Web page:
In the 1980s, when the NES was out, Nintendo had control over 90% of the 8 bit market in the US. Many companies sought to capitalise on this by either converting arcade games or making games based on popular movies and TV shows.

Temple of Doom was released by Tengen and later Mindscape in 1988. Both versions of the game are identical. This game sought to capitalise on both markets at the same time, by converting an arcade game based on a popular movie.

The game starts players off in the mines undeneath Pankot Palace. Players assume the role of Indy as he traverses the mines, fighting off Thuggee warriors, to rescue the enslaved children of the mine and also find the Sankara Stones. Unlike the arcade game, Indy can jump this time round and is needed to traverse some of the more difficult sections. 

If the player takes too long, Mola Ram appears and takes all the items the player had acquired and they also lose a life. The player also loses a life if they touch an enemy, land in lava or fall from too great a height.

Nerdversity Reviews: Super Mario Bros. 3

There is no denying that many games that came out for the NES are considered to be the pinnacle of gaming. Be it for gameplay, graphics or sound. 

Super Mario Bros. 3 was released by Nintendo in 1990. This game had an entire movie promoting it, in The Wizard and it's own cartoon series. Mario 3 redefined not only the Mario series, but also what Platforming would become.

From it's excellent soundtrack, to unique worlds that were all different, to the inventory system, to the hidden secrets and even the card games, Mario 3 pushed the NES to it's limits and showcased what the console was capable of. It's no surprise why many fans consider this game to not only be the greatest NES game ever, but also among the top 5 best games ever made.

Nerdversity Reviews: The Legend of Zelda

RPGs were still a niche concept in the gaming world. However, when the NES came out, it bought th RPG genre into the mainstream.

The Legend of Zelda was released by Nintendo in 1987. It was the brainchild of Shigeru Miyamoto, who based the game on his epic adventures as a child. There are few Nintendo based franchises that have the impact and are as famous as The Legend of Zelda. It even had a replica gold coloured cartridge.

The game is a top down dungeon crawler, putting the player in the shoes of Link. He must traverse the kingdom of Hyrule to assemble the three pieces of the Triforce, defeat Ganon and rescue the princess Zelda. In a time without the internet to look up guides, fans of the game sought every means on how to beat difficult parts, from drawing maps, to calling the Nintendo Power Hotline and more besides. This is a game where exploration and patience paid off.

Nerdversity Reviews: Super Mario Bros.

When the NES was released in 1985, the US had 13 launch titles ready for it. Some were shipped with the console itself.

Super Mario Bros. was released by Nintendo in 1985. It was a quasi sequel to the arcade game of Mario Bros, Instead of arcade competition in the sewers, here, we had classic platforming action. When the NES was first released, it was the game that was packed in and shipped with the console.

Super Mario Bros set the bar for platforming games for decades afterwards. In fact, recent studies have shown that Mario is more recognisable than Mickey Mouse in some parts of the world. This is pure platforming fun and has a steep difficulty curve, that is designed for experienced players. However, the appeal is strong with this one, bringing in gamers of all skills to this game.

Nerdversity Reviews: Mega Man 2

The first few years of the NES' life cycle is considered by many, to be the best. This is when all the good sequels for games started coming out, as well as unique games and movie tie ins.

Mega Man 2 was released by Capcom in 1989. It was right on the heels of the first game, with less than a year's release between the first and second games. What fans found, is a rarity in the gaming world. A practically flawless sequel that turned out to be even better than the original.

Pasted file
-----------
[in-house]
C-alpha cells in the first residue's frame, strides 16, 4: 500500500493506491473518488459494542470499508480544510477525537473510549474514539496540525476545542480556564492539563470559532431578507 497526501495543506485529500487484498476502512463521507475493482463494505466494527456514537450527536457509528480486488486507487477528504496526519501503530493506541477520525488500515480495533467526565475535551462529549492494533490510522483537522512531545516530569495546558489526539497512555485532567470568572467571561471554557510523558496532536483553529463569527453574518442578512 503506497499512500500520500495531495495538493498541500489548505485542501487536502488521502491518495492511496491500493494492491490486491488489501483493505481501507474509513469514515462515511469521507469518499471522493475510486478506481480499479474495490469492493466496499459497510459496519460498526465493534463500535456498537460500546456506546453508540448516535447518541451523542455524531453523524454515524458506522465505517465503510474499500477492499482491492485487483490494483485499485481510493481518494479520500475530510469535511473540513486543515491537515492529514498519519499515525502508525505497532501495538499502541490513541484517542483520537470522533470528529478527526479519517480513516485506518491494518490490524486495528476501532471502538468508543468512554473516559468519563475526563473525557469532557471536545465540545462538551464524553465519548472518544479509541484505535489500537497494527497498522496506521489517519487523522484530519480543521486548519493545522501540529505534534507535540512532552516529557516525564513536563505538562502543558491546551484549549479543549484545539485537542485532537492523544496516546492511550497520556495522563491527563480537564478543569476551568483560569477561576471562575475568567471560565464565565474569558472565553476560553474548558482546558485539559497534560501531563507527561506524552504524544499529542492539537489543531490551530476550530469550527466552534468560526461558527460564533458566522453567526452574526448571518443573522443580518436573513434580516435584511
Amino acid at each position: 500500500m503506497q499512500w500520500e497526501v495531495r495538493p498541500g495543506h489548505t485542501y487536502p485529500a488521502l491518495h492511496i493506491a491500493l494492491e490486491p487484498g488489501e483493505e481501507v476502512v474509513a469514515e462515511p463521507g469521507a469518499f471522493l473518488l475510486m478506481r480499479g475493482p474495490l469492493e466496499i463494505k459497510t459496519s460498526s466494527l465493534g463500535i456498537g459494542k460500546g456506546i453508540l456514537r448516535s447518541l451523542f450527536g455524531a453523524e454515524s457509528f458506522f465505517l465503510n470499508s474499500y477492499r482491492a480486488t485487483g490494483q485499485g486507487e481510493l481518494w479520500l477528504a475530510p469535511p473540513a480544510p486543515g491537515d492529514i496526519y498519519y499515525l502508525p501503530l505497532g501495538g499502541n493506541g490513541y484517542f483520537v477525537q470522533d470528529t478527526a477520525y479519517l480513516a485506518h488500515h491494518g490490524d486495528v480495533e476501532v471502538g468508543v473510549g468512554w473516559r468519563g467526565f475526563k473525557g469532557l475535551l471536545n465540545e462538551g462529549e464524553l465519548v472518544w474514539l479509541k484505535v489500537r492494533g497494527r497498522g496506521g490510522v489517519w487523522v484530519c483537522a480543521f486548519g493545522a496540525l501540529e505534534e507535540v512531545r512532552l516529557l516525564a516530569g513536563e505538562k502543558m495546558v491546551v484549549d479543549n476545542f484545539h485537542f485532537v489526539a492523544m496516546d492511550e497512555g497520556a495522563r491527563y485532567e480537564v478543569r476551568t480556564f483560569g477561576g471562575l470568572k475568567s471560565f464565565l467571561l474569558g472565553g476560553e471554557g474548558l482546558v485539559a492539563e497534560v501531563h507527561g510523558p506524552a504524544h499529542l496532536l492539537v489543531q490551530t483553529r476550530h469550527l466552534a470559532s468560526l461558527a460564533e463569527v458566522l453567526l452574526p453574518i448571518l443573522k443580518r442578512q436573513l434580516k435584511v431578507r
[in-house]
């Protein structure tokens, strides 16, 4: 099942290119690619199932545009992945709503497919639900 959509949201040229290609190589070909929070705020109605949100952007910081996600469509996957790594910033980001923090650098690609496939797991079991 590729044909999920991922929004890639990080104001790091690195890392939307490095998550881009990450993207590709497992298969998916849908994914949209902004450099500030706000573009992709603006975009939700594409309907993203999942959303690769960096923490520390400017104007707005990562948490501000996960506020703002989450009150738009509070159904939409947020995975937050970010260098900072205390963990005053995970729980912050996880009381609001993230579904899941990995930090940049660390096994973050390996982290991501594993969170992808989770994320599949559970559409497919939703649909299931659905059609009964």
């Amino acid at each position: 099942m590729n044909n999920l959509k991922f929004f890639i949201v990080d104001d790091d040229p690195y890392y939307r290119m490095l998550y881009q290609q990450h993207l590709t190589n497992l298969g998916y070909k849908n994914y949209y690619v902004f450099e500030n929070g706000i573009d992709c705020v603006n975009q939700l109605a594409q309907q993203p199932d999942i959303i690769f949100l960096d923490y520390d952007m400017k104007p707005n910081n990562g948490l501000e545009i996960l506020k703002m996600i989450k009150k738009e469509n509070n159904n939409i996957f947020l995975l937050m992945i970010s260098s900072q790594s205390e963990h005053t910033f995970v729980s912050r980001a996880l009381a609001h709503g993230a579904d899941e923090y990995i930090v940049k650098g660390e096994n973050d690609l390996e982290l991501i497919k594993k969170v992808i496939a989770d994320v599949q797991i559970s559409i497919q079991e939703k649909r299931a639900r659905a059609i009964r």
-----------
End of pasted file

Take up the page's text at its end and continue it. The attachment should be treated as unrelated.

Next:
Gameplay was identical to the first game. Fans may have considered it too easy, even on hard mode, but looking beyond that, we have a game that presents a challenge,while looking and sounding top notch. The game bumped up the numbers of Robot Masters from 6 to 8. 

Nerdversity Reviews: Castlevania III: Dracula's Curse

The NES was the birthplace of many sequels, based on earlier games. Sometimes, they were spin offs from these games too.

Castlevania III was released by Konami in 1990. It would be the final game released in the Castlevania franchise on the NES and wouldn't pick up with the main series until Super Castlevania IV on the SNES. It came in that Konami silver box. 

Castlevania III went back to the more traditional style of gameplay. Instead of the RPG elements, we were back with the action platforming. The game was different though, as it had branching paths, where players could find all new bosses, events and even meet new characters in Grant, Sypha and Alucard. It took everything we knew and loved about the first game and ramped it way up.

Nerdversity Reviews: Metroid

Nintendo had been having a lot of early success with their launch titles and their own made titles released within the first year of the NES' life cycle.

Metroid was one of those titles. It was released by Nintendo in 1986. Metroid used the same engine as Kid Icarus, but focused more heavily on exploration. Instead of linear platforming like Mario, players were given a huge map to explore as Samus. It drew heavily from sci-fi horror at the time, like Aliens.

The game could be beaten with the standard equipment, but it was a challenge. The idea was to explore the map all over and find all the hidden items and weapons, as some areas could only be accessed with certain items. Still to this day, it is considered to be one of the best games in the NES library.

Nerdversity Reviews: Mike Tyson's Punch-Out!!

Arcade style sports games were gaining ground in this era of gaming. While many had tried to make accurate sports sims before, noone had really tried to make them as outlandish as possible.

Mike Tyson's Punch-Out!! was released by Nintendo in 1987. It was an updated version of the existing arcade game called Punch-Out!!. It's a boxing game, but isn't an outright simulation of a boxing match.

Players were put into the shoes of Little Mac, an underdog challenger from New York. Little Mac would duck, dodge, jab and uppercut his way from the obscure titles all the way up to facing Iron Mike himself. Players would need to learn how to fight each opponent in turn, to successfully beat them and memorise their patterns.